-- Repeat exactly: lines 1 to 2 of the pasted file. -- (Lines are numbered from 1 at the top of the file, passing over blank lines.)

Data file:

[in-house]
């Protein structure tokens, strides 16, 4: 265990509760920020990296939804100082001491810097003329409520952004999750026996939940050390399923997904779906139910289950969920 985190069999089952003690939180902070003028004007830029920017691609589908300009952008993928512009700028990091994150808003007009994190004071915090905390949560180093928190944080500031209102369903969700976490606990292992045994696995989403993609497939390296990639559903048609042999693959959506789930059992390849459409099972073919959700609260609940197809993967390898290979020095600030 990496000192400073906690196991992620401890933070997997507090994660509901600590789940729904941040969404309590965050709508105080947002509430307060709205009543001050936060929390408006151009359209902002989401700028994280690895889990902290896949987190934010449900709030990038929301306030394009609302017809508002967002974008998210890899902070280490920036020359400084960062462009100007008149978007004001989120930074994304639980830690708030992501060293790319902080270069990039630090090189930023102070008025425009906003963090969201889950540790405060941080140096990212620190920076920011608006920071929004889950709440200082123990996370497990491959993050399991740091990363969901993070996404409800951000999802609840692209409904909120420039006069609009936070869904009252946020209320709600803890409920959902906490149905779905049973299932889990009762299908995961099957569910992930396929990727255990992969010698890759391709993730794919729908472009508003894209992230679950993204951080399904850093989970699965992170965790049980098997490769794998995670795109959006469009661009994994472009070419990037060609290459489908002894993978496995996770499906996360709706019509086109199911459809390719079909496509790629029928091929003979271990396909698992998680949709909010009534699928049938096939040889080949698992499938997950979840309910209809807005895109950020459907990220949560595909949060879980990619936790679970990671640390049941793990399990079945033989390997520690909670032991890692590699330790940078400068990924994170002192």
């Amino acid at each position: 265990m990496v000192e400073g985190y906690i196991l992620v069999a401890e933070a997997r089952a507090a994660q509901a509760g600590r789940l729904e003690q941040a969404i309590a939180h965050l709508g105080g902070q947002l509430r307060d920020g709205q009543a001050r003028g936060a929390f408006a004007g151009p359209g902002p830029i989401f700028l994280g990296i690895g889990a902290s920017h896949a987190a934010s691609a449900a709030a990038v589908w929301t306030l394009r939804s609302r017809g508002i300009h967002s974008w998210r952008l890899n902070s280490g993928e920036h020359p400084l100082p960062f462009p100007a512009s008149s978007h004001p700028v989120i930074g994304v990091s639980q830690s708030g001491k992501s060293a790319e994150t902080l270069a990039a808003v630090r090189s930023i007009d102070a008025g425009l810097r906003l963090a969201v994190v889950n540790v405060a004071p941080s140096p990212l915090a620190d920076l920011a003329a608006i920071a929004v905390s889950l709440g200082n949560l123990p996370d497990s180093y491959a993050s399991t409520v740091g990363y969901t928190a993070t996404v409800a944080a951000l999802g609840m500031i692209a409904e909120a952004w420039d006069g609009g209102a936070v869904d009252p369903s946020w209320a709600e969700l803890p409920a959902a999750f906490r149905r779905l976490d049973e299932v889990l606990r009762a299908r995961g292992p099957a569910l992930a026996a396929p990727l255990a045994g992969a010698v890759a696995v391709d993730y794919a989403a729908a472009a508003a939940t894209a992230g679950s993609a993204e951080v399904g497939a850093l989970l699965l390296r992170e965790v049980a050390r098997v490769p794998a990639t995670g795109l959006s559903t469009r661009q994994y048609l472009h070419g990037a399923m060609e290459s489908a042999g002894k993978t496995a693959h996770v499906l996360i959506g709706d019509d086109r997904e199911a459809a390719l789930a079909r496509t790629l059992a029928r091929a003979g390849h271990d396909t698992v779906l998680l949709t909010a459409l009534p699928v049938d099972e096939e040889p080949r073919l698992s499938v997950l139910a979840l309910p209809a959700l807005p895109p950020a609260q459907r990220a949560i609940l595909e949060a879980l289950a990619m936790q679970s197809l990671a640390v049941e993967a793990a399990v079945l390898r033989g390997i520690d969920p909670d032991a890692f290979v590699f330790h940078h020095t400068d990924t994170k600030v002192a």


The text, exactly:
[in-house]
């Protein structure tokens, strides 16, 4: 265990509760920020990296939804100082001491810097003329409520952004999750026996939940050390399923997904779906139910289950969920 985190069999089952003690939180902070003028004007830029920017691609589908300009952008993928512009700028990091994150808003007009994190004071915090905390949560180093928190944080500031209102369903969700976490606990292992045994696995989403993609497939390296990639559903048609042999693959959506789930059992390849459409099972073919959700609260609940197809993967390898290979020095600030 990496000192400073906690196991992620401890933070997997507090994660509901600590789940729904941040969404309590965050709508105080947002509430307060709205009543001050936060929390408006151009359209902002989401700028994280690895889990902290896949987190934010449900709030990038929301306030394009609302017809508002967002974008998210890899902070280490920036020359400084960062462009100007008149978007004001989120930074994304639980830690708030992501060293790319902080270069990039630090090189930023102070008025425009906003963090969201889950540790405060941080140096990212620190920076920011608006920071929004889950709440200082123990996370497990491959993050399991740091990363969901993070996404409800951000999802609840692209409904909120420039006069609009936070869904009252946020209320709600803890409920959902906490149905779905049973299932889990009762299908995961099957569910992930396929990727255990992969010698890759391709993730794919729908472009508003894209992230679950993204951080399904850093989970699965992170965790049980098997490769794998995670795109959006469009661009994994472009070419990037060609290459489908002894993978496995996770499906996360709706019509086109199911459809390719079909496509790629029928091929003979271990396909698992998680949709909010009534699928049938096939040889080949698992499938997950979840309910209809807005895109950020459907990220949560595909949060879980990619936790679970990671640390049941793990399990079945033989390997520690909670032991890692590699330790940078400068990924994170002192």